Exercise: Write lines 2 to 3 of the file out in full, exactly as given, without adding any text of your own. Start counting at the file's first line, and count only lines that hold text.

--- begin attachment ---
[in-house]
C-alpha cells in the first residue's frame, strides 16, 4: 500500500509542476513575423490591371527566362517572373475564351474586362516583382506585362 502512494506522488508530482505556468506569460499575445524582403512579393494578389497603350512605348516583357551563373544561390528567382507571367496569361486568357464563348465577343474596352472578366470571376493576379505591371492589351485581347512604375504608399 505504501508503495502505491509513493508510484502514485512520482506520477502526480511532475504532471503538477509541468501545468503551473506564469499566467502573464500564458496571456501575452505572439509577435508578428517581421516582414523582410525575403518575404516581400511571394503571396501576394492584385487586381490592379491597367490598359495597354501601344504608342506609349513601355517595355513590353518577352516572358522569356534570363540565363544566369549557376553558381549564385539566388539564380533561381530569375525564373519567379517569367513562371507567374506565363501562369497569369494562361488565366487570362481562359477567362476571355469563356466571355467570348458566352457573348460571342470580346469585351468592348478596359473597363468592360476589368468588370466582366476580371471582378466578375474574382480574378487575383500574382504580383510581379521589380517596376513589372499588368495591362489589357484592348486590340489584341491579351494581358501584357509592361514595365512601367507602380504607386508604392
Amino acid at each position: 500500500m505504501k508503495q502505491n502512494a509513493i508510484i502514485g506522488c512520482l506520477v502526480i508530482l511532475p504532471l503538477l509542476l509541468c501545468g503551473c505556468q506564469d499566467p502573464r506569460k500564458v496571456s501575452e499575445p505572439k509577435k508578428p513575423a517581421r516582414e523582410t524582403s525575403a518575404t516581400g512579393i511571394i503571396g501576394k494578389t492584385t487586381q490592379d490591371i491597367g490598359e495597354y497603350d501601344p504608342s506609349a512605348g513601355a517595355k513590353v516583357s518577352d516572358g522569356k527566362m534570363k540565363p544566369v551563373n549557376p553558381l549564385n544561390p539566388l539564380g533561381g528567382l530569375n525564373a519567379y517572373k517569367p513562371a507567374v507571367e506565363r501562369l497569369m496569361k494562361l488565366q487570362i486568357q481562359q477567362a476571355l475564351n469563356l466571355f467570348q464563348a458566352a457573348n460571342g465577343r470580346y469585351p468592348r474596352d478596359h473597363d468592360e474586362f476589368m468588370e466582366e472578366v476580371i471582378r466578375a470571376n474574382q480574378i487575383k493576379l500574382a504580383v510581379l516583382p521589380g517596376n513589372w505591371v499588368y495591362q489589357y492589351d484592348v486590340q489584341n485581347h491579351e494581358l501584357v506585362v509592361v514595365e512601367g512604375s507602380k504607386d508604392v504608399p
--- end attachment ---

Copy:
C-alpha cells in the first residue's frame, strides 16, 4: 500500500509542476513575423490591371527566362517572373475564351474586362516583382506585362 502512494506522488508530482505556468506569460499575445524582403512579393494578389497603350512605348516583357551563373544561390528567382507571367496569361486568357464563348465577343474596352472578366470571376493576379505591371492589351485581347512604375504608399 505504501508503495502505491509513493508510484502514485512520482506520477502526480511532475504532471503538477509541468501545468503551473506564469499566467502573464500564458496571456501575452505572439509577435508578428517581421516582414523582410525575403518575404516581400511571394503571396501576394492584385487586381490592379491597367490598359495597354501601344504608342506609349513601355517595355513590353518577352516572358522569356534570363540565363544566369549557376553558381549564385539566388539564380533561381530569375525564373519567379517569367513562371507567374506565363501562369497569369494562361488565366487570362481562359477567362476571355469563356466571355467570348458566352457573348460571342470580346469585351468592348478596359473597363468592360476589368468588370466582366476580371471582378466578375474574382480574378487575383500574382504580383510581379521589380517596376513589372499588368495591362489589357484592348486590340489584341491579351494581358501584357509592361514595365512601367507602380504607386508604392
Amino acid at each position: 500500500m505504501k508503495q502505491n502512494a509513493i508510484i502514485g506522488c512520482l506520477v502526480i508530482l511532475p504532471l503538477l509542476l509541468c501545468g503551473c505556468q506564469d499566467p502573464r506569460k500564458v496571456s501575452e499575445p505572439k509577435k508578428p513575423a517581421r516582414e523582410t524582403s525575403a518575404t516581400g512579393i511571394i503571396g501576394k494578389t492584385t487586381q490592379d490591371i491597367g490598359e495597354y497603350d501601344p504608342s506609349a512605348g513601355a517595355k513590353v516583357s518577352d516572358g522569356k527566362m534570363k540565363p544566369v551563373n549557376p553558381l549564385n544561390p539566388l539564380g533561381g528567382l530569375n525564373a519567379y517572373k517569367p513562371a507567374v507571367e506565363r501562369l497569369m496569361k494562361l488565366q487570362i486568357q481562359q477567362a476571355l475564351n469563356l466571355f467570348q464563348a458566352a457573348n460571342g465577343r470580346y469585351p468592348r474596352d478596359h473597363d468592360e474586362f476589368m468588370e466582366e472578366v476580371i471582378r466578375a470571376n474574382q480574378i487575383k493576379l500574382a504580383v510581379l516583382p521589380g517596376n513589372w505591371v499588368y495591362q489589357y492589351d484592348v486590340q489584341n485581347h491579351e494581358l501584357v506585362v509592361v514595365e512601367g512604375s507602380k504607386d508604392v504608399p